LONDON — President Obama, who had urged British voters not to turn their backs on the European Union, said Friday that the U.S. would “respect their decision” to do so and that the “special relationship” across the Atlantic would continue.
Obama said that, despite their upcoming divorce, the U.S. would continue to regard both Britain and the E.U. as “indispensable partners of the United States.”
Britain’s membership in the North Atlantic Treaty Organization remained “a vital cornerstone of U.S. foreign, security, and economic policy,” Obama said. He also commended the E.U. for promoting stability, prosperity and democratic values.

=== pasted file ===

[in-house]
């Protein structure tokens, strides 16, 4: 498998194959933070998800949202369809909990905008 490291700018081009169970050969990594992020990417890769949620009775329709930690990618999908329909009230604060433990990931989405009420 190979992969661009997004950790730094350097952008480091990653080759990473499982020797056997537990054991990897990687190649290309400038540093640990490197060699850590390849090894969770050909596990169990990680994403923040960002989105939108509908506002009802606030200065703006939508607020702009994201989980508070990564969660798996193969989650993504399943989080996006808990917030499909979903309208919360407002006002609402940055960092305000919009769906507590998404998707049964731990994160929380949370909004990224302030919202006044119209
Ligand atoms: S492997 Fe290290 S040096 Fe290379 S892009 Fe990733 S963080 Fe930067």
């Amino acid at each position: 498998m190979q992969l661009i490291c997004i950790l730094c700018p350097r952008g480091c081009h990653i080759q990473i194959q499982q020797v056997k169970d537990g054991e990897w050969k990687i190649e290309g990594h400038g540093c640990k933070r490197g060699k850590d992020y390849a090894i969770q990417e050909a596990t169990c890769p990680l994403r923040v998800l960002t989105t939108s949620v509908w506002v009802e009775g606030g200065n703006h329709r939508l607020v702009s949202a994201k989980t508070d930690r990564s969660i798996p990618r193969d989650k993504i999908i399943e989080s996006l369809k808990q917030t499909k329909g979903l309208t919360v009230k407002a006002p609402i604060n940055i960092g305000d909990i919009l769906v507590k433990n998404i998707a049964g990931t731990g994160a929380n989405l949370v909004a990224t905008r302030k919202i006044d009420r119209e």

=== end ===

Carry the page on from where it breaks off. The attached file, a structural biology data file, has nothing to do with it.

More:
Still, Britain’s vote to leave the E.U. is a major disappointment to the White House. The U.S. has long regarded Britain, its closest ally, as a bridge to the rest of Europe and sees its usefulness as diminished if it is no longer a member of the E.U.
On a visit to London in April, Obama encouraged Britons to vote to remain in the trading bloc and warned that, if they left, their country would be sent to the “back of the queue” in terms of striking a new trade deal with the U.S. He said his first priority was to seal a trade pact with the E.U.
Although Obama is generally popular here, many Brits bristled at what they perceived as a foreign leader telling them what to do.